Dishonored - Preview Roundup
As promised by Bethsoft last week, new Dishonored previews are hitting the 'net. Let's start with Alec Meer on Rock, Paper, Shotgun, who say they were told there are "eight or nine different broad methods of completing a level":
Linear – the devil word. Scourge of freedom, the antithesis of PC gaming, the ancient enemy of anyone who’s ever roamed the Zone or steered a Dragonborn across the mountains. Or so the purist spirit often believes. Is, the question hangs so very heavily, Dishonored a linear game?
Yes. At least in the sense that it is not an open world. It is a series of missions in a linear order, most if not all of which require you to eliminate a specific target or targets. That’s okay, though, because my understanding of the game – having seen it in action – has morphed from something like ‘steampunk Deus Ex’ to ‘magic Hitman’. In what I’ve just been shown of the game, the same mission is tackled in two very different ways, with yet more described. And yes, I thought it looked amazing.
The demo did a good job in outlining the different ways the game can be played but Smith and Colantonio were keen to emphasis even further the variety of options available to the player. They mentioned examples of emergent gameplay being discovered play testers that they hadn't accounted for, describing an elaborate case when a player attached an explosive mine to a rat, possessed the rat and took it into a room of enemies before detonating the mine.
Taking on the task of building a fictional world from scratch presented numerous challenges for Antonov and the team at Arkane, such as balancing Dunwall's fantastical aspects with familiar, grounding elements. "If they're too strange or too original, [fictional cities] may not appeal to anybody," said Antonov. "We have to strike a balance between accessibility and overall appeal…Every dock, every chair, everything was designed by hand because we wanted to hand craft this, as opposed to the procedural method of making games. This is a steampunk, Victorian world, but it doesn't have any rivets, it doesn't have any copper, it doesn't have any tubes. It's a new breed, a world of its own."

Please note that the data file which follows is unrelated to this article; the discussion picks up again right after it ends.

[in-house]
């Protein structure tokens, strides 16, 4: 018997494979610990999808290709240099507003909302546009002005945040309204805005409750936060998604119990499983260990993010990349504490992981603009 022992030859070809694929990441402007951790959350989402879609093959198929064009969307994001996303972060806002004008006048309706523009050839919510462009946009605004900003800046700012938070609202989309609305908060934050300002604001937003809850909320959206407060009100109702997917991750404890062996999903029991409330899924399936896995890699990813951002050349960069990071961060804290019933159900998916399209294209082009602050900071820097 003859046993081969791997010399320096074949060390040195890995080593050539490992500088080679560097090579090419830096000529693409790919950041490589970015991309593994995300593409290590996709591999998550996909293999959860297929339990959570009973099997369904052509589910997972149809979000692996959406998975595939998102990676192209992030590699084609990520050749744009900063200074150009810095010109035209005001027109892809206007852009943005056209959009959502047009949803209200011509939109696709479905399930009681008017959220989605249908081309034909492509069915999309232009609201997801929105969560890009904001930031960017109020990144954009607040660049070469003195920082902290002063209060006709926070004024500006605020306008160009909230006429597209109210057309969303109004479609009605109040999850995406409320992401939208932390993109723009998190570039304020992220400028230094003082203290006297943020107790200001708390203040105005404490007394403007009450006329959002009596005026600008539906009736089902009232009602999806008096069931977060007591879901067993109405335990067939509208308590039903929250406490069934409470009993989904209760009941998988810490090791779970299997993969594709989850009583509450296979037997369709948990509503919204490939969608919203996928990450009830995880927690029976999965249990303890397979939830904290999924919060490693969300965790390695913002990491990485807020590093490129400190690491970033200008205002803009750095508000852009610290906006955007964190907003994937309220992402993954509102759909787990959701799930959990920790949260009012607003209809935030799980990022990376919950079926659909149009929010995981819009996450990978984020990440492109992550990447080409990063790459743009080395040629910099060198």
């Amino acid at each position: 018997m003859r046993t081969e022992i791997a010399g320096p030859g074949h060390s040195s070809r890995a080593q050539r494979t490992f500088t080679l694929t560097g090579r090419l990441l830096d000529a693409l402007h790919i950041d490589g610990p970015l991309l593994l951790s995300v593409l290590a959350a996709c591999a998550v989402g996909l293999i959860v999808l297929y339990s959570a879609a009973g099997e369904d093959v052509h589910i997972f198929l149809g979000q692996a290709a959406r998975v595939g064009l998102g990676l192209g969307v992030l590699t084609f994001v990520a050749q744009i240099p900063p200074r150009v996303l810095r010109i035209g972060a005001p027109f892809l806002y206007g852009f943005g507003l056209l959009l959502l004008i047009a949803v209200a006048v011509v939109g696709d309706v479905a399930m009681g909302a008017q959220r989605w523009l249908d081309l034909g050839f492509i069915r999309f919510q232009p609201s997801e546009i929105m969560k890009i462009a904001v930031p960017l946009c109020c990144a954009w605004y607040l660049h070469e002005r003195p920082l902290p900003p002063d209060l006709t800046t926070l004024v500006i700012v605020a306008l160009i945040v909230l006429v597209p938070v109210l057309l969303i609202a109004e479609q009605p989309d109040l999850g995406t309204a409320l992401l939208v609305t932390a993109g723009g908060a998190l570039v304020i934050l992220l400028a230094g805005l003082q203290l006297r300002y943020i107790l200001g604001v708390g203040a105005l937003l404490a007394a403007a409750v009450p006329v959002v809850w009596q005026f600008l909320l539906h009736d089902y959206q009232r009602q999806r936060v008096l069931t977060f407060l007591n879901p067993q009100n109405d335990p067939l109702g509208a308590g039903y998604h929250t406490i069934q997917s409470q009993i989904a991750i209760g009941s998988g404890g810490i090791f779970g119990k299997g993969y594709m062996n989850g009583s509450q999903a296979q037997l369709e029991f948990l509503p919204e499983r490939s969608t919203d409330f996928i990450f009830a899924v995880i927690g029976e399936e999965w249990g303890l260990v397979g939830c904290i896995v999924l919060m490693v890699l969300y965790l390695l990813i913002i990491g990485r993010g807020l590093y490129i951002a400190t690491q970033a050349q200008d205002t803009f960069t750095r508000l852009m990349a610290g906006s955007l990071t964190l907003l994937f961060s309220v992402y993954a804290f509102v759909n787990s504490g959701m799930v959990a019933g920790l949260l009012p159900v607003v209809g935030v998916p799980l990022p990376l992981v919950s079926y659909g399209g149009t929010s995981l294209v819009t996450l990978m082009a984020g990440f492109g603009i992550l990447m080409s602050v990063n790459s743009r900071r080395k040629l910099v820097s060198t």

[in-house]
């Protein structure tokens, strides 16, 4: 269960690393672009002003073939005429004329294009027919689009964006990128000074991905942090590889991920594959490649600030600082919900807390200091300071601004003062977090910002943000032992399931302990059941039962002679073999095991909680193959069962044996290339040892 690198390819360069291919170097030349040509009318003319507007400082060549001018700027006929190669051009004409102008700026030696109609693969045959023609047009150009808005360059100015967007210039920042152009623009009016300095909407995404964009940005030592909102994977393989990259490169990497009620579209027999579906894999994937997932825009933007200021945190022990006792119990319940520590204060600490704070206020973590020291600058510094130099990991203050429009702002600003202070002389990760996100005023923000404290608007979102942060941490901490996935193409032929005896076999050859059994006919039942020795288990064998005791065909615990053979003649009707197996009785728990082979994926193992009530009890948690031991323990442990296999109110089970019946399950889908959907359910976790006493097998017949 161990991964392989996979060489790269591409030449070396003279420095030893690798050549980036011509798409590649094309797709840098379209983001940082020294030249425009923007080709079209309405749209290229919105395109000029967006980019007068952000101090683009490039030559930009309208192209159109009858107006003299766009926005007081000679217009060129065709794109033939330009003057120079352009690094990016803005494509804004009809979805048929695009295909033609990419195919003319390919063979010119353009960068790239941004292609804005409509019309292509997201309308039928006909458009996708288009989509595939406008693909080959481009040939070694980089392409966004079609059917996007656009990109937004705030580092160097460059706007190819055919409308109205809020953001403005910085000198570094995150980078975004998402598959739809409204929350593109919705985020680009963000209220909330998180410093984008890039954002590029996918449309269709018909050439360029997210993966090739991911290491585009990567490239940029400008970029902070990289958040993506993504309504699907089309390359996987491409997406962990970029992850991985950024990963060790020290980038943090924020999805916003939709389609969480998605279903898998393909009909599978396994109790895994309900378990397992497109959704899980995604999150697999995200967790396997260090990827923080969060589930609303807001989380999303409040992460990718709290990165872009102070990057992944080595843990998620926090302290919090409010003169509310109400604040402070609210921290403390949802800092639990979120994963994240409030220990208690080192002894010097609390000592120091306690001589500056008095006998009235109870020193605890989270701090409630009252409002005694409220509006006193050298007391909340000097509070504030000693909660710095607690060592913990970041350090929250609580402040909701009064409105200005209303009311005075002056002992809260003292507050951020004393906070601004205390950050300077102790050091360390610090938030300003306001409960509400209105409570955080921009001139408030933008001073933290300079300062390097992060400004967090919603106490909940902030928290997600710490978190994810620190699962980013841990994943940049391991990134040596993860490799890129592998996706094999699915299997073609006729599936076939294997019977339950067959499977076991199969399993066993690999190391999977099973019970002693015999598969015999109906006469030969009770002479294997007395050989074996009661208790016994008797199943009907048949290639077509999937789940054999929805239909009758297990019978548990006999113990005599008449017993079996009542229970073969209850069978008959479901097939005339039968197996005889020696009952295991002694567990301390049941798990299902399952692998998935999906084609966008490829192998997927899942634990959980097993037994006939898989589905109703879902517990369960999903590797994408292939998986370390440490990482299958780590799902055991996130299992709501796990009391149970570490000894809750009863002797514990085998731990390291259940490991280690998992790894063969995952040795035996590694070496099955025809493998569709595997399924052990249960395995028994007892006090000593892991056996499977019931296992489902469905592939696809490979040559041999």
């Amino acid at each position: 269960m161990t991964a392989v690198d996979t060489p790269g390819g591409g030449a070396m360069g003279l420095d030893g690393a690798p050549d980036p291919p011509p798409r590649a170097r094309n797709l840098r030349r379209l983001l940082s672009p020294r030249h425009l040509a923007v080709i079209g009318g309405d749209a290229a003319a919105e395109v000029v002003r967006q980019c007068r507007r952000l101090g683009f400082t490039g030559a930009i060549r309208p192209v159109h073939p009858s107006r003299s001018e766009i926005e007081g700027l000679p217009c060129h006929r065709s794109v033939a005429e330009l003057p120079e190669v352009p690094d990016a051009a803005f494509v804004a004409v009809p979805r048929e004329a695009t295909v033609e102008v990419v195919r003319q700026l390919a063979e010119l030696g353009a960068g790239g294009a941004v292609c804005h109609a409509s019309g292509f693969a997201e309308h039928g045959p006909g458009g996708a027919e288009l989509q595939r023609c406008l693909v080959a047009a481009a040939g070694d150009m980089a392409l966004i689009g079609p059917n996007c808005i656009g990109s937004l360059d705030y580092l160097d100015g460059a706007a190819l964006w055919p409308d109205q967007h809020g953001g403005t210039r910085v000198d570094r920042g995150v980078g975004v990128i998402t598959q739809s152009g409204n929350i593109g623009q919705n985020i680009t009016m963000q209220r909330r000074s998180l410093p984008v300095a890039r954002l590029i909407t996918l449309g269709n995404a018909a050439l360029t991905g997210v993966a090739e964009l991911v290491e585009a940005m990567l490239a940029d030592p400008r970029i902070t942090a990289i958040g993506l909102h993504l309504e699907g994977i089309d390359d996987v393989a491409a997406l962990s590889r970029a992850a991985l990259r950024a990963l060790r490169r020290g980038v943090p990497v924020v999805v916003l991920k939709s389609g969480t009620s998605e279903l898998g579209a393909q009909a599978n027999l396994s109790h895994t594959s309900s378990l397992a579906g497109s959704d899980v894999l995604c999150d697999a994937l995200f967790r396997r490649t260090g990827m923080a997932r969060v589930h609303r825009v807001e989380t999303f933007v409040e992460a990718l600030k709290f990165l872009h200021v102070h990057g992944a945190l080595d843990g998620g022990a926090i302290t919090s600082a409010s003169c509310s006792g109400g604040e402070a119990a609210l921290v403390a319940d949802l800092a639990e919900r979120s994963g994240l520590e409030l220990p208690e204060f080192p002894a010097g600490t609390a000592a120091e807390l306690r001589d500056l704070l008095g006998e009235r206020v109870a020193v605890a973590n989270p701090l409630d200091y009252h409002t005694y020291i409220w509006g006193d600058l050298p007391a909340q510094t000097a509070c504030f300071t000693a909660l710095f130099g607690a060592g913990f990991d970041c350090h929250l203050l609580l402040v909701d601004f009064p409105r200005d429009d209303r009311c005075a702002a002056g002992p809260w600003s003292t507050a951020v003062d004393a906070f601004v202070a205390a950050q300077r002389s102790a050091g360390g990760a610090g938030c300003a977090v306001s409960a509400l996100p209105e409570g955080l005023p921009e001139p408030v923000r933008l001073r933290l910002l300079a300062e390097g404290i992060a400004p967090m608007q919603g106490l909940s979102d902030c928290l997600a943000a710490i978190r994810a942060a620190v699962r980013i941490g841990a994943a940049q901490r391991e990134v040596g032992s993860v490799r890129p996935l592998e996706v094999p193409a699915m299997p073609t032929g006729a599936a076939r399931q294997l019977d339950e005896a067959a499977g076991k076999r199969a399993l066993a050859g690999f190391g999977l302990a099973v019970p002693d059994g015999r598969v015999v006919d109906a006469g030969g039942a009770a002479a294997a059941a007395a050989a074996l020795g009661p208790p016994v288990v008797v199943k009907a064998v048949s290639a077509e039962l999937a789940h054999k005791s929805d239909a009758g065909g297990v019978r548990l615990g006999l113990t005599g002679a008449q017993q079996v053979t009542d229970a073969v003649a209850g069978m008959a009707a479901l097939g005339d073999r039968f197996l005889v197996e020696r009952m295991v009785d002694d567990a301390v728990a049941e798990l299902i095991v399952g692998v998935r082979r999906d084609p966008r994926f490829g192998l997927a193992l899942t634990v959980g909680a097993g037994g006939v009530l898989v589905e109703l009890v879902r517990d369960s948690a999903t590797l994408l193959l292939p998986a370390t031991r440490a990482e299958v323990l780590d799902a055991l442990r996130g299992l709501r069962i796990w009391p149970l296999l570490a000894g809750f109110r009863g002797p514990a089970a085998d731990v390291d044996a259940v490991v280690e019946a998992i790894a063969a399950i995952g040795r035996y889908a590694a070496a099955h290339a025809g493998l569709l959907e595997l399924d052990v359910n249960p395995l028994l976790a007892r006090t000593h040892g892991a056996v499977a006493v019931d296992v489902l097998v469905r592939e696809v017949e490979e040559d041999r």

Dishonored is a game about systems, choices and unique pathways. The first time you see it in action your mind hurtles through a constant stream of comparisons. Deus Ex comes first, then Hitman, Thief, Vampire: The Masquerade - Bloodlines, BioShock and even - at a point at which the hero occupies the body and soul of an ornamental fish - Disney's Sword in the Stone.
The best moments of the stealth playthrough came from this sense that the player should be allowed to solve problems however they see fit, particularly when it comes to combining Corvo’s magical powers. Creeping around the outer wall of a parlour where one of the Pendleton brothers was arguing with a prostitute, Colantonio explained the possession ability – which we’ve previously seen being used to take control of rats and fish – can be upgraded at great cost to allow Corvo to enter into the bodies of humans. So what’s to stop the player just possessing his targets and chucking them off something high? Apart from the fact that Corvo would die along with his host, not very much.
Platform: PC, Xbox 360, PS3